He dialed the police while slipping on his pants, and had his shirt nearly buttoned before he got an answer.
"Listen, we need an ambulance and a patrol wagon down at Rowes Wharf, the Murgatroyd Pier, immediately! A guy's been shot trying to stop a hijacking. He caught the three of 'em before they shot him, but he's in really bad shape."
"And who're you, the watchman?"
"I'm a reporter for th.. Just get here, will you? I'm not going anywhere. Rowes Wharf, Murgatroyd."
He slammed the earphone back onto the hook mumbling at bureaucratic inefficiency, then put on the eyeglasses that made him nearsighted. He slipped his press pass into the band of his hat, just like they always did in the movies, and went over to see about the poor, dying hero.
He was ice-cold with shock, and coughing, choking on his own blood. An arm under his neck to keep him from strangulation was all that could be done.
Delirious eyes fluttered open.
"Just rest easy," he comforted. "There'll be an ambulance in a couple minutes. Just rest easy till they get here."
"Can' remember. Didja get 'em?"
The reporter grinned and nodded. "You got all three of them! They're laying there in a neat row waiting for the cops to scoop 'em up. You did a great job."
"Me? I din't get no chance ta.. No, it musta been you! You're.." but another convulsive cough cut off the rest of the sentence.
"It's better not to talk."
But the gaudily costumed young man in a domino mask persisted. "You're.. You're him! Ain'tcha!"
"I don't know wh.. "
"Yeah, I allus wondered where you went, after. Of course! You don' need no costume to do it. You need a costume to hide in. This is your costume, innit?"
He shook his head. "I'm just the reporter you called to come see... "
"Don' shit me!" he said. Then, after another fit of coughing, "I wouldn't blow your cover. 'Sides, I'm not gonna get the chance."
"Once the ambulance gets here.. "
"You been my hero, y'know? Allus there, stoppin' gangsters, screwin' up the hoodlums, savin' people from the jaws of certain death. I allus wish'd I could do like you done. An' I been pretty good wit' my fists. I wanted ta do like you done, fight for right and honesty, screw corruption. You're.. You're the greatest! Say, can you really fly, like some of em sez?"
"No," the reporter shook his head. The kid's dying, he thought. Let him think what he thinks. "Everybody exaggerates. But I sure can jump, though."
"An' bullets bounce right off your chest."
He nodded. "They got that right, at least."
"So it ain't just the costume. Y'know, I read about this guy over in Gotham, wears this big flappin' cape an' a mask. Scares people shitless! An' I'm pretty good wit' my fists. Thought I'd give it a try, when I heard what wuz goin' down tonight. I wanted to fight crime too."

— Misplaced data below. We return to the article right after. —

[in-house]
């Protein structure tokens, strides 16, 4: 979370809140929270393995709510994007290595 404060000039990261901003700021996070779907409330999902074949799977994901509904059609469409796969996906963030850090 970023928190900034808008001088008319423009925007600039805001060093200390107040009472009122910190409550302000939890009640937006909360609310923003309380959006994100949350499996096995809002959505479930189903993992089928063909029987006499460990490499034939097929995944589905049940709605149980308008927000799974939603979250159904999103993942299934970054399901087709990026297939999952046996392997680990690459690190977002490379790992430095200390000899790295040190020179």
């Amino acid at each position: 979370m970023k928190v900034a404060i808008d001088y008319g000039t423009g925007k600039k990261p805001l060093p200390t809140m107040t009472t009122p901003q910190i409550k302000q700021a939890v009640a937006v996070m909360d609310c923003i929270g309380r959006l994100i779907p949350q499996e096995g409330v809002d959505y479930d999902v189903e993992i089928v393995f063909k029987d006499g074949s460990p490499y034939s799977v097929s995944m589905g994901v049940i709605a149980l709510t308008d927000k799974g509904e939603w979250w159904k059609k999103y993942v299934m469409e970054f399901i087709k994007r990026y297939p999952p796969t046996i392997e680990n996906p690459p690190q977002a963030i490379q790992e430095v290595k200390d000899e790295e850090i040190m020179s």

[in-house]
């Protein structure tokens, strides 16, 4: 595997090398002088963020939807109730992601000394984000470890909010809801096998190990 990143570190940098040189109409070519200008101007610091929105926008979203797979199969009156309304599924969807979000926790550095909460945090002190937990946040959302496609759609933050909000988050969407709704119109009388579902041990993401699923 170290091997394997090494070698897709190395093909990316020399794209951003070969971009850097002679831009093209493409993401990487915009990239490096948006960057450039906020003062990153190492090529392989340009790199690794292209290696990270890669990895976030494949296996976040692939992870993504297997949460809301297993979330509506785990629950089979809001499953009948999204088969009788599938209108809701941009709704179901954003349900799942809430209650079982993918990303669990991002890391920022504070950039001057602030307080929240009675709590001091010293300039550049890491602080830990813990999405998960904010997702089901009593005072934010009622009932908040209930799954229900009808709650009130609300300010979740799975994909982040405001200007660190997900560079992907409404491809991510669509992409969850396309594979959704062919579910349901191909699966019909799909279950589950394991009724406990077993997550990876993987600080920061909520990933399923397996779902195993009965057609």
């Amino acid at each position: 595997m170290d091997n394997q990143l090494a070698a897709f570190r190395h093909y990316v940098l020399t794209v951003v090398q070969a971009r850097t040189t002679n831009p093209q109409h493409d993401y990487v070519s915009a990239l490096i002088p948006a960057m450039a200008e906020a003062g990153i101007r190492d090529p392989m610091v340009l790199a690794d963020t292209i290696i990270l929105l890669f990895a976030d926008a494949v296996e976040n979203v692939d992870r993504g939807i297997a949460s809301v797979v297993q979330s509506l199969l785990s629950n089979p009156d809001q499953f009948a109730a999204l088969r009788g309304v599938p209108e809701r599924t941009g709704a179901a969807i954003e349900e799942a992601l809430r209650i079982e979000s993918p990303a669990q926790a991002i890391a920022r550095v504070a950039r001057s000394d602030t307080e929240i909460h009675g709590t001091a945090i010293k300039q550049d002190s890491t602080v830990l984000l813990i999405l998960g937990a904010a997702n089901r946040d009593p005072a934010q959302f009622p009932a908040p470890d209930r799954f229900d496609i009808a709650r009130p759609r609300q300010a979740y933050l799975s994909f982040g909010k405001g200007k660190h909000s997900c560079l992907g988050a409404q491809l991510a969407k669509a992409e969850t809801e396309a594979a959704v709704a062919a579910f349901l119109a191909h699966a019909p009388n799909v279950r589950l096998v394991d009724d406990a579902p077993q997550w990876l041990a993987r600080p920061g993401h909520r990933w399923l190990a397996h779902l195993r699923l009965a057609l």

"You were going pretty good in there for a while."
"Yeah. Till that Goddam bastard pulled that gun. Somehow, I never figured there'd be any gunplay. Just fists. An' I'm pretty good...wit'..... wit'.. "
"Hey, kid! Hang on! They'll be here any... "
But he was gone. Just a quick coughing gasp, and a convulsive twitch. The reporter was feeling for a pulse as he heard the paddy-wagon and the ambulance drive up behind him, but it was already too late.
"How's he doing?" the police sergeant asked.
"He's gone." The reporter straightened, and picked up the jacket of his suit. It was wet with blood. "I never even got his name."
"Hey, I know him!" a young foot patrolman exclaimed. "That's Choir-boy Callahan! He's a stevedore right here on this pier. Had some professional fights, too, until they tried to get him to lay down. He allus usta stick up fer me when the bullies got on me at Parochial School. Jeez, what's he all decked out like a fruit for?"
"He was trying to battle criminals," the reporter said sadly, in eulogy, scribbling Callahan's name into his notebook. "Called me saying he was The Caped Crusader, and I should get down to Rowes Wharf at two a m to catch him in action."
"Who's he tryin' to be? Big Blue?" the cop wondered.
"Just trying to be a hero," the reporter said, then corrected himself thoughtfully. "No. No, Choir-boy Callahan was BEING a hero! He foiled a robbery -- the fifth on this pier in the last month. He broke the jaws of three ruthless criminals, before he got shot. You'll find them back in the warehouse, waiting for you. He did what he came to do, and was cut down fighting crime."
"That the way you're gonna write it up, Clark?" the sergeant asked, as he came from inspecting the warehouse.
The reporter nodded. "The poor bastard's heart was in the right place. He wanted to be a hero, and he's going to be."
"I wish you wouldn't, Clark," the sergeant said. "I mean, at least don't talk about the costume and all."
"Why? I don't understand."
"You read your own paper? Read that story yesterday about a kid out in Decorah, Iowa, decked himself out in a suit of long- johns and a towel tied around his neck and jumped out of a hay- mow? Cracked his neck. He's gonna be paralysed for the rest of his life. And he ain't the first. Two months ago a kid hung himself trying to fly like Big Blue. You write your story your way, how many more Choir-boys with good hearts and bad reflexes you gonna write about next week?"
The reporter stared down at the yellow and green costume, and the darkening red stains. "The poor palooka deserves something, doesn't he?"
"And besides, those three hoods are in there trussed up like Christmas turkeys, but the gun's Out Here. So who really cold- cocked those guys? You, Clark?"
The reporter glared back into his eyes for a moment, then
sighed and slapped his notebook angrily against his thigh. "You're
squashing my big chance at a Pulitzer, sergeant. But -- okay, I'll
play it your way. I'll say Big Blue did it again. Just like
always. We'd hate to have a passion for fighting crime break out
everywhere, now would we?"
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